Portugal is finding that increasing exports is the way to pull its economy out of a recession.
For 127 years, Herdade de Manantiz has been producing olive oil, mostly for the domestic market. But having suffered through recession like thousands of other traditional businesses, it has started overhauling its operations and searching for customers outside Portugal.
Previously, Manantiz had relied on rare rainfall to water its 30,000 olive trees, planted across 529 acres of parched land in one of southern Europe’s driest regions.
In February, Manantiz installed its first irrigation system, an investment of 197,000 euros, or $263,000, that is meant to help quadruple production. In May, the company completed its first overseas sale — to a Brazilian retailer that bought 504 bottles of oil. It is pursuing buyers in Sweden and Japan for its oil made from galega olives, which are unique to Portugal.
Over all, after falling about 9 percent in 2008 at the onset of the financial crisis, Portugal’s olive oil exports have more than doubled since, according to data from Casa do Azeite, an industry body. Last year alone, olive oil exports rose 20 percent.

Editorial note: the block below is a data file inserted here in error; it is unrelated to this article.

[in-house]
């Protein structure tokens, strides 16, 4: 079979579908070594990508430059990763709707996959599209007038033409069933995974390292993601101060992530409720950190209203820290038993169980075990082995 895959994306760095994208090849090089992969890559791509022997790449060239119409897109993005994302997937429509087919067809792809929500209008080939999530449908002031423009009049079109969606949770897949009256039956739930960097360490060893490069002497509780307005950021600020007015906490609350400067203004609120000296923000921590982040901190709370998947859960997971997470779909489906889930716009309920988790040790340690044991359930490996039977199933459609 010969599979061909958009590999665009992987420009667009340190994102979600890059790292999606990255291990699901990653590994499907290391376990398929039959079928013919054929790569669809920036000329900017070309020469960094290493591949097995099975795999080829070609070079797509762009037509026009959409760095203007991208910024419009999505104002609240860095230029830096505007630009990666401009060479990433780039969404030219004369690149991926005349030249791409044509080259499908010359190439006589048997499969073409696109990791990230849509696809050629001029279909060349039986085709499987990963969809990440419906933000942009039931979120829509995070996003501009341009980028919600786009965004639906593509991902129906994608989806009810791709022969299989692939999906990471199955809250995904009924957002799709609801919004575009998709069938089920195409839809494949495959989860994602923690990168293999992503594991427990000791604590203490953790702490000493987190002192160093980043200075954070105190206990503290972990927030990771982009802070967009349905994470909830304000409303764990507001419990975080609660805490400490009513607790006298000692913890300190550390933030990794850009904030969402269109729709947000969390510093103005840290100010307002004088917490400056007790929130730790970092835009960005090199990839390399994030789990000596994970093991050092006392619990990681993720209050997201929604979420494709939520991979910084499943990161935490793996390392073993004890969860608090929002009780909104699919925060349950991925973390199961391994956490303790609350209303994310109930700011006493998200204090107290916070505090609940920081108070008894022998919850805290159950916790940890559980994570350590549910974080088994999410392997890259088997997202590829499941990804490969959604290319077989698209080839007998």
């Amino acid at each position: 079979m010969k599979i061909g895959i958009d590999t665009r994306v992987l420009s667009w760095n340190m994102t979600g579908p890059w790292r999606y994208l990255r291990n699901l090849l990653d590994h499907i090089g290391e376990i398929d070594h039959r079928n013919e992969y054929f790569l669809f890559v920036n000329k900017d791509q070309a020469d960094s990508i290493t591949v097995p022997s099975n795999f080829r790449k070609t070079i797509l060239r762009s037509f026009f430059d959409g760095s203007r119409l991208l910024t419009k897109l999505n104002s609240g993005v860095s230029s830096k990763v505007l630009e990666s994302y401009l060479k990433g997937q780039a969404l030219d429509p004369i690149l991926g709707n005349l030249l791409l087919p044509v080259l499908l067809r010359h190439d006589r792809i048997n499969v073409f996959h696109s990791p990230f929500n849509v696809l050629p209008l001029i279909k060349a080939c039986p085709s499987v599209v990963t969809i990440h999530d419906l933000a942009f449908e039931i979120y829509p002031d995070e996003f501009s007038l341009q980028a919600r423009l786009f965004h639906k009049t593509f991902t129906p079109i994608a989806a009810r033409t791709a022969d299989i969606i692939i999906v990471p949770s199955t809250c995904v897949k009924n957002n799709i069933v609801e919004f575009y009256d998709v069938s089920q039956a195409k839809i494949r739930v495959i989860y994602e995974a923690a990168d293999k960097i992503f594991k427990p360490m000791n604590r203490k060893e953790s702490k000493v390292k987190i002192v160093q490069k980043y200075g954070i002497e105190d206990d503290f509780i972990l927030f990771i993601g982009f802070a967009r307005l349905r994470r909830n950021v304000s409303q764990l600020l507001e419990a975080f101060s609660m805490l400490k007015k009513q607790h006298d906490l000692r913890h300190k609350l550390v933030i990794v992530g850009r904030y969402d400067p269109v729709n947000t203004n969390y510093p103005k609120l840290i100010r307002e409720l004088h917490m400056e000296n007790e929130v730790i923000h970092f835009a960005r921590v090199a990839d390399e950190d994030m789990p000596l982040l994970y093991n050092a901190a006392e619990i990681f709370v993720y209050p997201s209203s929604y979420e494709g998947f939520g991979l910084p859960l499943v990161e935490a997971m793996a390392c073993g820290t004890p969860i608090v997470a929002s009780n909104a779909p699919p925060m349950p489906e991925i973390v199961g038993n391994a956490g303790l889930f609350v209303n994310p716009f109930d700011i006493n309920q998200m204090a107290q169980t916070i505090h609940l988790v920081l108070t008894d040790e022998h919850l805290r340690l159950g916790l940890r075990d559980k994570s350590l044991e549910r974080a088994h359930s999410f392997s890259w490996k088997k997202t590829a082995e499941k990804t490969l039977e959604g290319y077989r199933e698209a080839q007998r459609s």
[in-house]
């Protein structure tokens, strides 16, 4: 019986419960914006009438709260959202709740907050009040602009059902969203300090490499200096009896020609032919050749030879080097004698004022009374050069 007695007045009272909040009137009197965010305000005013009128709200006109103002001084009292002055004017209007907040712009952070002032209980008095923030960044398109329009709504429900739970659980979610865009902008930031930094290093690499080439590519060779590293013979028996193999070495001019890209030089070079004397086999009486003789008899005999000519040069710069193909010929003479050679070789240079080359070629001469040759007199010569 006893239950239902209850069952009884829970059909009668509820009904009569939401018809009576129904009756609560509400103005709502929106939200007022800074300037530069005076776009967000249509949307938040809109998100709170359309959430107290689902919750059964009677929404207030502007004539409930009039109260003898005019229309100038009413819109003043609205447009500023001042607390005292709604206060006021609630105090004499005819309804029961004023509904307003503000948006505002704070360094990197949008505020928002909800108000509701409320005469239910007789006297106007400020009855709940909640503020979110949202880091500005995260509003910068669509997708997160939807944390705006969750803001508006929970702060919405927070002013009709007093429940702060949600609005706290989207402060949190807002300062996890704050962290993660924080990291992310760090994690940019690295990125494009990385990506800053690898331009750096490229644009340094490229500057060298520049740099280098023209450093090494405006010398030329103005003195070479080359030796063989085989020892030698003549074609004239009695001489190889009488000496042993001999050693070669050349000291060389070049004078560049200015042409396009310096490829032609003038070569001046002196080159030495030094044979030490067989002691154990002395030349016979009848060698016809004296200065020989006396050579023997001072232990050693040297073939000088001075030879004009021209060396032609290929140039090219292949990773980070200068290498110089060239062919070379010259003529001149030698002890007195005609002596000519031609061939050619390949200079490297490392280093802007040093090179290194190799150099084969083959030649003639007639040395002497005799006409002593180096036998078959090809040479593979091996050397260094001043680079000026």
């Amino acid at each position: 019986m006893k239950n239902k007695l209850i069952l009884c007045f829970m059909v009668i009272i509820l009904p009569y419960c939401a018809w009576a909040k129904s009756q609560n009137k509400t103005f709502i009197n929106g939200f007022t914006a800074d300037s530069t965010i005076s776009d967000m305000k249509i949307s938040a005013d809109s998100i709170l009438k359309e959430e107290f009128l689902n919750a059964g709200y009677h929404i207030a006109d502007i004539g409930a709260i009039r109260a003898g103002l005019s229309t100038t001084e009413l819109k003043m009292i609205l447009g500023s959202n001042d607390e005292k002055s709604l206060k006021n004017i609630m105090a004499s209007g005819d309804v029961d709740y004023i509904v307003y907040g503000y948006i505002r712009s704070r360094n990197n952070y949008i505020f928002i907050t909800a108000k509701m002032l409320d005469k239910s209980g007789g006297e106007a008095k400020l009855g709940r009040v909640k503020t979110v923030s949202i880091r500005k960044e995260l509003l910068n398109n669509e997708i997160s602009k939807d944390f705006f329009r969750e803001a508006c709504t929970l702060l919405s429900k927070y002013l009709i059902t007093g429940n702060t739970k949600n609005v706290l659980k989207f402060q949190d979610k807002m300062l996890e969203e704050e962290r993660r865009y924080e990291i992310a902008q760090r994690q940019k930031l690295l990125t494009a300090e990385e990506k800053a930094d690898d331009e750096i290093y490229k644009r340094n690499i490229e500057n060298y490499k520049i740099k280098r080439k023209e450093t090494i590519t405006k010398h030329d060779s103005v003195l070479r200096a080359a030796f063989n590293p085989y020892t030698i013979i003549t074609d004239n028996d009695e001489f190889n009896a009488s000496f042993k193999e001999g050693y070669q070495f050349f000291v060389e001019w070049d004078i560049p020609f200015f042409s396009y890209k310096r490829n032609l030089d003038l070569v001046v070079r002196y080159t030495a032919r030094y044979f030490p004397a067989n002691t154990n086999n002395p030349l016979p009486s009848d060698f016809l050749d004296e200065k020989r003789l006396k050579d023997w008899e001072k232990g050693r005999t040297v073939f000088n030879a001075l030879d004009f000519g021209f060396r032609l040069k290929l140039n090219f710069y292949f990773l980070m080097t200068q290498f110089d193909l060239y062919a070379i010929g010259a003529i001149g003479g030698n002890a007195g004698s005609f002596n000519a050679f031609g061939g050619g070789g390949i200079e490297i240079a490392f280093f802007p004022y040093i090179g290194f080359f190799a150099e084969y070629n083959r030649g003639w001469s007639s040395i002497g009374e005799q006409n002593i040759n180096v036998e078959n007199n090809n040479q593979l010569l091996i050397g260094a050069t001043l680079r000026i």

Mariana Matos, secretary general of Casa do Azeite, estimated that Portugal had added about 20,000 hectares of olive trees over the past five years, in part because of investors from countries like Spain, Italy and Switzerland.
Manuel Costa Reis, an economist at Present Value Consulting in Lisbon, which advises Portuguese banks and other corporations on asset valuations, said that Portugal’s export competitiveness was “without a doubt a very surprising and positive outcome of this crisis.”
“Portugal had been one of the losers in the globalization process because most of our industries were competing directly with the emerging markets,” he said.
He said that the economic crisis had forced companies to start producing higher-quality products that can be marketed at a higher price. Manantiz is a good example of that. Its initial shipment of olive oil to Brazil sold at 60 reais, or nearly $26, a bottle, four times what is sells for in Portugal.
Portuguese exports rose 6.2 percent in the second quarter from the comparable period in 2012, according to data this month from Portugal’s national statistics institute.After a Recession in Portugal, the Tiny Green Fruits of Success,